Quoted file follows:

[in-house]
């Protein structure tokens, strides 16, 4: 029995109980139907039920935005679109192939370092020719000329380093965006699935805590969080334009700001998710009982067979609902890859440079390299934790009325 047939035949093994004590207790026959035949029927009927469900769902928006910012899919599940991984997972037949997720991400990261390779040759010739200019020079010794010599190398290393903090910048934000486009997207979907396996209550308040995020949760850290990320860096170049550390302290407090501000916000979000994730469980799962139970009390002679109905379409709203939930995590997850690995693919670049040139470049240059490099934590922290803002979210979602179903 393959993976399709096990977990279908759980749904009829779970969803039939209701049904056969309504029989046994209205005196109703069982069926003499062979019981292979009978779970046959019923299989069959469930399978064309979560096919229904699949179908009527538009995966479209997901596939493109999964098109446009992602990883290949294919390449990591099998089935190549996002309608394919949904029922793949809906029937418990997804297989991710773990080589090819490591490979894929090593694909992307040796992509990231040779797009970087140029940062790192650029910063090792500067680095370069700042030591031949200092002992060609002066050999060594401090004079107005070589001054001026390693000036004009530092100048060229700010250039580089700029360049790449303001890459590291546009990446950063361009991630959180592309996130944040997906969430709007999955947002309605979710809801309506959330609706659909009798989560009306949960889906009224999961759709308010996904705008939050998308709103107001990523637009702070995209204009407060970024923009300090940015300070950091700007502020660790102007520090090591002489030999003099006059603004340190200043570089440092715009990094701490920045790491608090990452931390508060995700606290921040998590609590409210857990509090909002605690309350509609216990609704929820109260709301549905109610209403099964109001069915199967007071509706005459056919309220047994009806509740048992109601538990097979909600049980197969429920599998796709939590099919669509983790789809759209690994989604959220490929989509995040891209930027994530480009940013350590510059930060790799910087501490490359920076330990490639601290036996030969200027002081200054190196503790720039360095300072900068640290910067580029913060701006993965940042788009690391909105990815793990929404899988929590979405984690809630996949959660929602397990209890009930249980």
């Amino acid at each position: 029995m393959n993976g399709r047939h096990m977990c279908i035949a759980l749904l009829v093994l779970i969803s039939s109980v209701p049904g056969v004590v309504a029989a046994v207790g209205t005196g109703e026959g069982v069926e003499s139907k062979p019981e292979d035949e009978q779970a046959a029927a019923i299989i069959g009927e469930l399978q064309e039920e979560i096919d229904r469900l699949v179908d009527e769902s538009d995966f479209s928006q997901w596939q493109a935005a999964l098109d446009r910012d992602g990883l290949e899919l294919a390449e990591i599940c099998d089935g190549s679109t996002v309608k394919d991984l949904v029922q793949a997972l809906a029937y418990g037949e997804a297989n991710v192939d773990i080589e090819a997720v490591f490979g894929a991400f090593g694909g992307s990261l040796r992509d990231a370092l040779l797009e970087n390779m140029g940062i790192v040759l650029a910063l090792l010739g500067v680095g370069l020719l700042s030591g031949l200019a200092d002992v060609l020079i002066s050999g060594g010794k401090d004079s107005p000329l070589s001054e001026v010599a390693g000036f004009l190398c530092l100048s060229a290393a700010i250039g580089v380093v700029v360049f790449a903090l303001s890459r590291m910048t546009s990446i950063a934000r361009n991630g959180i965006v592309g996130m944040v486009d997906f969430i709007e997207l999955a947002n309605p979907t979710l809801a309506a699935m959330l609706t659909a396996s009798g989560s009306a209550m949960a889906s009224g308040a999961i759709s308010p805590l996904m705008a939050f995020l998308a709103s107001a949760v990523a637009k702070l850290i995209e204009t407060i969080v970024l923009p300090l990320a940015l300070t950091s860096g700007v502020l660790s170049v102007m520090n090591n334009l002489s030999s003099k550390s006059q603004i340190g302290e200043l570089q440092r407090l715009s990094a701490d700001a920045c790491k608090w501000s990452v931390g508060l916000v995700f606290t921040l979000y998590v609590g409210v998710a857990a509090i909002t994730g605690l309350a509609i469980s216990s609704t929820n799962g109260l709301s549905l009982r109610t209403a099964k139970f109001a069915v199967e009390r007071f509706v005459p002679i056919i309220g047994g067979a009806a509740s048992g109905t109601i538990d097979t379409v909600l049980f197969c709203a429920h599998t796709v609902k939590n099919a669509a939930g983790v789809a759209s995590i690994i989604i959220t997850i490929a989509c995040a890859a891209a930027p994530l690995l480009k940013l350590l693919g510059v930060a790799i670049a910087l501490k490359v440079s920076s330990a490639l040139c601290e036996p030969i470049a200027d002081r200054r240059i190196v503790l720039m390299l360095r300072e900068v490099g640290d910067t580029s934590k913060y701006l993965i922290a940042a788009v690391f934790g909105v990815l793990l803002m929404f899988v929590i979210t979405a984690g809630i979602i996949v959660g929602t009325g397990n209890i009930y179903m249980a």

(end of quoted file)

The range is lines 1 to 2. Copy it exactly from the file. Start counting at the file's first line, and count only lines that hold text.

[in-house]
């Protein structure tokens, strides 16, 4: 029995109980139907039920935005679109192939370092020719000329380093965006699935805590969080334009700001998710009982067979609902890859440079390299934790009325 047939035949093994004590207790026959035949029927009927469900769902928006910012899919599940991984997972037949997720991400990261390779040759010739200019020079010794010599190398290393903090910048934000486009997207979907396996209550308040995020949760850290990320860096170049550390302290407090501000916000979000994730469980799962139970009390002679109905379409709203939930995590997850690995693919670049040139470049240059490099934590922290803002979210979602179903 393959993976399709096990977990279908759980749904009829779970969803039939209701049904056969309504029989046994209205005196109703069982069926003499062979019981292979009978779970046959019923299989069959469930399978064309979560096919229904699949179908009527538009995966479209997901596939493109999964098109446009992602990883290949294919390449990591099998089935190549996002309608394919949904029922793949809906029937418990997804297989991710773990080589090819490591490979894929090593694909992307040796992509990231040779797009970087140029940062790192650029910063090792500067680095370069700042030591031949200092002992060609002066050999060594401090004079107005070589001054001026390693000036004009530092100048060229700010250039580089700029360049790449303001890459590291546009990446950063361009991630959180592309996130944040997906969430709007999955947002309605979710809801309506959330609706659909009798989560009306949960889906009224999961759709308010996904705008939050998308709103107001990523637009702070995209204009407060970024923009300090940015300070950091700007502020660790102007520090090591002489030999003099006059603004340190200043570089440092715009990094701490920045790491608090990452931390508060995700606290921040998590609590409210857990509090909002605690309350509609216990609704929820109260709301549905109610209403099964109001069915199967007071509706005459056919309220047994009806509740048992109601538990097979909600049980197969429920599998796709939590099919669509983790789809759209690994989604959220490929989509995040891209930027994530480009940013350590510059930060790799910087501490490359920076330990490639601290036996030969200027002081200054190196503790720039360095300072900068640290910067580029913060701006993965940042788009690391909105990815793990929404899988929590979405984690809630996949959660929602397990209890009930249980």